Have you ever had one of those days on the river that transported you to a different dimension? Not every day of fly fishing is a day of mystique, but through the years, we’ve had special moments that are burned into our memory. It’s not merely about catching lots of fish or hooking into a monster. In this episode, we attempt to describe the emotion or experience of mystique, that magical time when time is suspended and fly fishing becomes something more than fishing.
LISTEN NOW TO Days of Mystique on the River
GREAT STUFF FROM OUR LISTENERS. At the end of each episode, we often include a feature called “Great Stuff from Our Listeners.” It’s the last segment of each episode, where Steve reads one of the comments from our listeners or readers. We enjoy hearing from you, and appreciate your advice, wisdom, and fly fishing experiences.
We’d love to hear about a day of mystique on the river that you’ve had. Please post your comments below.
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6 Replies to “S4:E30 Days of Mystique on the River”
Enjoyed your Mystique episode.
Every trip to a river puts me in what the Celts called a “thin place”, a place that knocks me out of the material world and gives me a glimpse of the other side. I can almost measure the width of thin places with a ruler, they’re 3 feet or less, and sometimes a razor’s edge. They connect the temporal with the divine. I wander along my thin places with a sense of awe and wonder and I’m unable to suck it all in (Van Morrison’s Into the Mystic echoes in my ear).
When I hook up with a fish heaven and earth are connected and the fight to net takes me from one side of the thin place to another. Which has a stronger pull? Which way will the fish go on release? I wish I knew.
The metaphor works for me.
Just wow. Love the “thin place” metaphor. Really powerful.
The Celts had a deep spirituality.
I really enjoyed listening to your Mystique podcast as I drove to the stream yesterday. It reminded me of a thought I often have while standing in the creek. When you set foot into a stream you are connected to all the flowing water in the world. Since all of that water is making its way to the oceans you are linked through them to fellow fly fishers in Montana, Alaska, Tennessee, Patagonia, Slovenia, and on the Test and Itchen in England, as well as to your buddy 100 yards downstream. It’s just a bit of food for thought.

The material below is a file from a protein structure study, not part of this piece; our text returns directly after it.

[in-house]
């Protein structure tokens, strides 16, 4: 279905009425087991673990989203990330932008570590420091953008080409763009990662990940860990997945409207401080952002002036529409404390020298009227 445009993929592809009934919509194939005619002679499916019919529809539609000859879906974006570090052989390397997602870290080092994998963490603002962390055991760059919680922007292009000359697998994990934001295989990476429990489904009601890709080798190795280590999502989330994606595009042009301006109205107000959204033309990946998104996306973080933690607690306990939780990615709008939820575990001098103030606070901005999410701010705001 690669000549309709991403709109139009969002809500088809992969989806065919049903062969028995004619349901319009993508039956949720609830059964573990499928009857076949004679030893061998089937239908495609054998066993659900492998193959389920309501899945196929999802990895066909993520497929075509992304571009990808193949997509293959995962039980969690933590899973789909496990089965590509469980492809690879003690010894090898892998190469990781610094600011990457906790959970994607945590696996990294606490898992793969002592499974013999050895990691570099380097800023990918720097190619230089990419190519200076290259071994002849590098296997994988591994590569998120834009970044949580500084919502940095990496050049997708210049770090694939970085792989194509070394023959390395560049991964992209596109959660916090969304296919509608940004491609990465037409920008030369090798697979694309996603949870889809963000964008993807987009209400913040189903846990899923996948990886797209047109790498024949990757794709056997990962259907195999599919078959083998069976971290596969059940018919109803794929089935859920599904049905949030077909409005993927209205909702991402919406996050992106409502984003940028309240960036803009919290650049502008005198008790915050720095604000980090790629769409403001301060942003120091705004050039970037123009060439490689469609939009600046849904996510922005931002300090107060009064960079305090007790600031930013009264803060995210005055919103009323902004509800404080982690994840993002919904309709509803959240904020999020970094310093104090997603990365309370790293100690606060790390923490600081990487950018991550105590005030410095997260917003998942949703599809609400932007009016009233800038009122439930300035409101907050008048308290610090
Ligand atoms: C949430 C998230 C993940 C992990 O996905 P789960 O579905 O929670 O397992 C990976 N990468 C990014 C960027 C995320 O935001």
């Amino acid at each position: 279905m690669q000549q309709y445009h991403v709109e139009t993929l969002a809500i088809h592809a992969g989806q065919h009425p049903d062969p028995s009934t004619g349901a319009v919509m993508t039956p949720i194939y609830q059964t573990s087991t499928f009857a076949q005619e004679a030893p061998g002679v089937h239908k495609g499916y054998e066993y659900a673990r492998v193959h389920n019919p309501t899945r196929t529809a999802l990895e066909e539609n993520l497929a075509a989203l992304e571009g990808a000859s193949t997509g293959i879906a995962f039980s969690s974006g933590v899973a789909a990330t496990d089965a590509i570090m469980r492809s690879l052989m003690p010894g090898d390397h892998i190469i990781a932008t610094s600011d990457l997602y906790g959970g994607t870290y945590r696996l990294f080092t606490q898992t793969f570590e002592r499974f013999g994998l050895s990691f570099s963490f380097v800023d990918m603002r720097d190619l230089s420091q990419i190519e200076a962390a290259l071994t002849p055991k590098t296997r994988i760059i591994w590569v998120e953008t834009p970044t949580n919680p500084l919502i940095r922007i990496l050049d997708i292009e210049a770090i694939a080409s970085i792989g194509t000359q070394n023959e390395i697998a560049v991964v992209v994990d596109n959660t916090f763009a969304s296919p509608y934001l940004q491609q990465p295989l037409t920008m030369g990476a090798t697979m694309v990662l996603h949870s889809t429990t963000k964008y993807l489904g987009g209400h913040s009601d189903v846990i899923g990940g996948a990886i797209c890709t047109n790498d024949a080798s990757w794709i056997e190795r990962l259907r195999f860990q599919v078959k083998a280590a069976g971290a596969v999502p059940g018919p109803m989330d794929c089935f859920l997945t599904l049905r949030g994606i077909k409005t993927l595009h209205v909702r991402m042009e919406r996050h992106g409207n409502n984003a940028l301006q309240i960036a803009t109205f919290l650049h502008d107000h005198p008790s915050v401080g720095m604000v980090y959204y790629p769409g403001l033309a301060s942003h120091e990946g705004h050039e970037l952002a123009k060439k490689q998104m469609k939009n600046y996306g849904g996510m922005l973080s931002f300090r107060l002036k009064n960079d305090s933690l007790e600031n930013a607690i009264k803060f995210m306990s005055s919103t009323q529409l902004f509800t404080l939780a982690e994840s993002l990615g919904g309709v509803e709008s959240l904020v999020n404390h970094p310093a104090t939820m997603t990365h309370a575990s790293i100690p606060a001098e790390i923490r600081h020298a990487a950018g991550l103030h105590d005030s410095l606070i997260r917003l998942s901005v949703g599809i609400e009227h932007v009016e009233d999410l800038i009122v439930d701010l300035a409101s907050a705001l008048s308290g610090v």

Thanks, Tom! This is terrific food for thought. Sounds a little bit like Norman Maclean at the end of “A River Runs through It.”
Mystique on the River
A river can take on a sense of mystique from one’s personal history with the place.
On the last several trips to Yellowstone country, I have ended the trip on Tower Creek in the northern part of the Park. This is by no means my favorite fishing spot in the Park. The scenery is not as dramatic as, say, the Lamar Valley, and it certainly does not have any sizable trout. However, the place is special to me because of what has become an annual ritual.
Every year on the last day of the trip on the drive back to the cabin to pack up, I stop for an hour or so at a particular stretch of this stream. It is always good for a brookie or two; sometimes there is an evening BWO hatch with rising trout. More importantly, this is where I say farewell to this beautiful part of the country and mentally prepare for the transition back to the “real world.” Sitting on a boulder next to the stream I think about highlights of the week spent outdoors, thank God for the opportunity to experience the glory of His creation, and reflect on life.
So this little bit of water – really just a few pockets with a few small trout – has mystique for me. In the depths of the northern Indiana winter, I often think back on those lovely moments on that mystical water.
Love the podcast.
Steve in Indiana
I love your comment, Steve! Yes, we know exactly what you mean by having to say farewell to this beautiful part of the country and then transition back to life in the Midwest. Like you, we’re always grateful to God for the chance to experience the glory of his creation and reflect on life. There’s no better place for reflection, in my opinion, than on the river (or stream).
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